Apple to pay 50,000€ for keeping employees working 1 hour after closing in France

Apple to pay 50,000€ for keeping employees working 1 hour after closing in France

Photo via The Verge

A Paris court ruled today that 7 Apple Stores, which formally were open until 10:00PM, must close at 9:00PM, as per French law. In the official statement, the court ruled a “ban on Apple France from having salaried employees work between 9:00PM and 6:00AM,” with a penalty of 50,000€ to be imposed in the case of infraction. In addition, for the 7 Apple stores which had been staying open until 10:0PM, Apple France is being forced to pay employee unions up to 10,000€, based on damage and interest.

In France, retail stores are strictly regulated – opening hours, closing hours, the two official sales periods (like the rest of Europe) – in France in particular, graveyard shift employees can only be hired when it is necessary for the continuation of business. Union representative Thomas Bordage pointed out that some retail stores are allowed to keep (some) staff working until up to 11:00PM, “enough time to get everything in order for the next day.”

Apple employees at the Opera store on New Years Eve were attacked in a robbery after closing hours, with more than 300,000€ worth of goods & cash stolen over the course of 45 minutes. While it’s not sure whether this is related to Apple’s decision to keep stores open later, and employees working later, it’s safe to say that this strict form of regulation has no place in an economy with 10% unemployment. Eliminating one hour of work across 7 stores is akin to getting rid of one employee.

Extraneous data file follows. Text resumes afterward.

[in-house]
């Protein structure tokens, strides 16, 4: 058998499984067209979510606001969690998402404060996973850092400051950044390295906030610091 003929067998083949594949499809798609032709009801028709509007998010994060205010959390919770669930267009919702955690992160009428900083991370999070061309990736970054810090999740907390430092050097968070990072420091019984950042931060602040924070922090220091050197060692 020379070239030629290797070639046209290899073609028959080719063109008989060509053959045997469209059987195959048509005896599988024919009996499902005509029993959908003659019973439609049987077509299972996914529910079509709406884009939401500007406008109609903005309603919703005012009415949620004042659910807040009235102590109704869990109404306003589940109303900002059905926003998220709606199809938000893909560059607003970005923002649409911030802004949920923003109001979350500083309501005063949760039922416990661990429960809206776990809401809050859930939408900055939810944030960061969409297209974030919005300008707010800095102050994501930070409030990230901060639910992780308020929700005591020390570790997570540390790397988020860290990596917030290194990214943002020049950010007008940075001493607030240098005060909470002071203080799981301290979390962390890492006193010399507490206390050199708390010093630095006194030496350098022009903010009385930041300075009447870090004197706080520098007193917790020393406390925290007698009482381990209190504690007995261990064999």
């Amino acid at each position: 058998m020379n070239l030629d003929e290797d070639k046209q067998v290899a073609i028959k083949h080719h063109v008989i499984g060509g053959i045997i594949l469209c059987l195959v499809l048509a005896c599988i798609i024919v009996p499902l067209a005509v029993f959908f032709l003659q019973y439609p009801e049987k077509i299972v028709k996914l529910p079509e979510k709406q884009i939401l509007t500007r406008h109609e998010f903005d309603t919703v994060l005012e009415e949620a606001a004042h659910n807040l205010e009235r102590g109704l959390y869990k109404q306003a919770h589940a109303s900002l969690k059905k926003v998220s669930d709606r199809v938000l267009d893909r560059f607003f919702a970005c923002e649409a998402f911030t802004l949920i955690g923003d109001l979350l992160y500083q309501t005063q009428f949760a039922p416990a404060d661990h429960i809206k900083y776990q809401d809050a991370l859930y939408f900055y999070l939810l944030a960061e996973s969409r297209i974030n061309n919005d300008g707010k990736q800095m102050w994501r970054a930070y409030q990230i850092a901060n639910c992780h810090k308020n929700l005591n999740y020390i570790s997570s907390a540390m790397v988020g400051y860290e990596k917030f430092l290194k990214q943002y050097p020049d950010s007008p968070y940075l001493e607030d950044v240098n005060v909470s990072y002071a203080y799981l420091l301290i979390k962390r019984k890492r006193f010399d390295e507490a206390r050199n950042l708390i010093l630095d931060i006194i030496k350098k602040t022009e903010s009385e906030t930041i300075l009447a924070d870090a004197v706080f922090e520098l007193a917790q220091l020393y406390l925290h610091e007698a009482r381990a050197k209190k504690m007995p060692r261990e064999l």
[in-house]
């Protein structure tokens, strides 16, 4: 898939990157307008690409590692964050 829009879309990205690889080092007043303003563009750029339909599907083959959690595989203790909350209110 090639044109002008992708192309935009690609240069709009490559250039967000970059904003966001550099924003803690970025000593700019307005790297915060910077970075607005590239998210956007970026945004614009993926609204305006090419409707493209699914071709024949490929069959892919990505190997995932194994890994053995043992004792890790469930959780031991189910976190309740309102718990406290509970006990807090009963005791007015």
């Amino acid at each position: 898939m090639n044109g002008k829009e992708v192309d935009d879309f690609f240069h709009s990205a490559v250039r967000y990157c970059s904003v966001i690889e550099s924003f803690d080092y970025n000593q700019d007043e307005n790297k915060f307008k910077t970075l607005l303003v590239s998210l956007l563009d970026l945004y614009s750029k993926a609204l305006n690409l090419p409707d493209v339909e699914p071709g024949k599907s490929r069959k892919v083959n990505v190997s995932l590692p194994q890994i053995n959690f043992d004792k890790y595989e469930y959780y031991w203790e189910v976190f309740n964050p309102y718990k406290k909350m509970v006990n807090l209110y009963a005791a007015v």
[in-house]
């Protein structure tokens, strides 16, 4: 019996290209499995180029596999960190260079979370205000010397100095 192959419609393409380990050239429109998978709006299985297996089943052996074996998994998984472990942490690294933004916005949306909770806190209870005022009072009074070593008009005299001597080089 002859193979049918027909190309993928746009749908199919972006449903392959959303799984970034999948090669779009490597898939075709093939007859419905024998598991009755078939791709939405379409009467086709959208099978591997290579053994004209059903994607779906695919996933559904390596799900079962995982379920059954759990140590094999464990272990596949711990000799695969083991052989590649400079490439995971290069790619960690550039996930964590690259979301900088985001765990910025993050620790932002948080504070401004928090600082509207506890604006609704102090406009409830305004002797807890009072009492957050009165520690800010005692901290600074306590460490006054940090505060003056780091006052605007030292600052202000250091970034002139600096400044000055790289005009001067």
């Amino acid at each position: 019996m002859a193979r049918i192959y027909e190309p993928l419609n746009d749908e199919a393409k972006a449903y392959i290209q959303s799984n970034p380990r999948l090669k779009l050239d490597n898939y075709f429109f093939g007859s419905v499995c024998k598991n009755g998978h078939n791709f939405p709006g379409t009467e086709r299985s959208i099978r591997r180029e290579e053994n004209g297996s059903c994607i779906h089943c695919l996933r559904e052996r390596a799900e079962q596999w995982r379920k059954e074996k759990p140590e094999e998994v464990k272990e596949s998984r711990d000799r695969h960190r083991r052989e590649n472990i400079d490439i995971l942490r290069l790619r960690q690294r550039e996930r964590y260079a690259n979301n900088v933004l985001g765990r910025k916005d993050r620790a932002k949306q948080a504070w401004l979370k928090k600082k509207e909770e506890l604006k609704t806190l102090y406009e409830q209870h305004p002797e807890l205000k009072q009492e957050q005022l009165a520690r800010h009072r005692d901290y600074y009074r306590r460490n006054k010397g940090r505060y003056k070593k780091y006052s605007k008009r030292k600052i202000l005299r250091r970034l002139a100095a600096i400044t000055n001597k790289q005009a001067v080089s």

Challenges reports that the number of Union cases against retail stores about ‘abnormal work hours’ have multiplied since 2009, harkening back a bit to what the Titan CEO said about the French Goodyear factory last month, in regards to the fact that working in France means working against unions and government.

Another ruling on the matter will take place in April

9 Responses

  1. menilman

    Hey Mr Booger from Menlo Parks (lol, it’s Park, not Parks, change your bio)
    How is eliminating one hour of work akin to getting rid of one employee??
    All the employees are needed at their designated time slots.

    ex: 6 workers are needed from 13h-21h; shaving an hour off those workers doesn’t make any of them get laid off. They’ll lose an hour of pay, yes, but they’ll all still be employed.

    And you’re saying deregulation is the answer to high unemployment? Putting aside your horrible math skills, look at the work pay and conditions of people in your alleged home state of CA, and the USA in general. Unemployment is nearly as high, and few have any protection whatsoever.

    • LiamBoogar

      That’s a pretty aggressive comment.

      I’ll try to use my horrible math skills to explain the way a business & a government assess this news:

      let’s take your 6 employees, who have now “lost 1 hour of work” at an Apple Store. Go ahead and multiply that by 6 for each day that the store is open, and you now have 36 hours of work per week that have been removed, the equivalent of one full-time worker.

      You see it as “each person getting less work,” but as a business-owner, that’s not how it works. You adjust your work schedule to work based on the number of work hours you have to fill, and if suddenly you have 36 hours of work per week that don’t need to be filled, you work your schedule around and make the schedule work with one less person.

      You can’t take away 5 hours of work from each employee per week – that’s not how work goes. Instead, everyone keeps the same amount of hours, except the one employee who gets let go because his job has been legally removed by the court.

      And so, you’re right – it’s not 1 employee – it’s 7. One for each of the stores.

    • menilman

      With your logic, when Jospin instituted the 35 hour work week, then unemployment must’ve skyrocketed. It didn’t.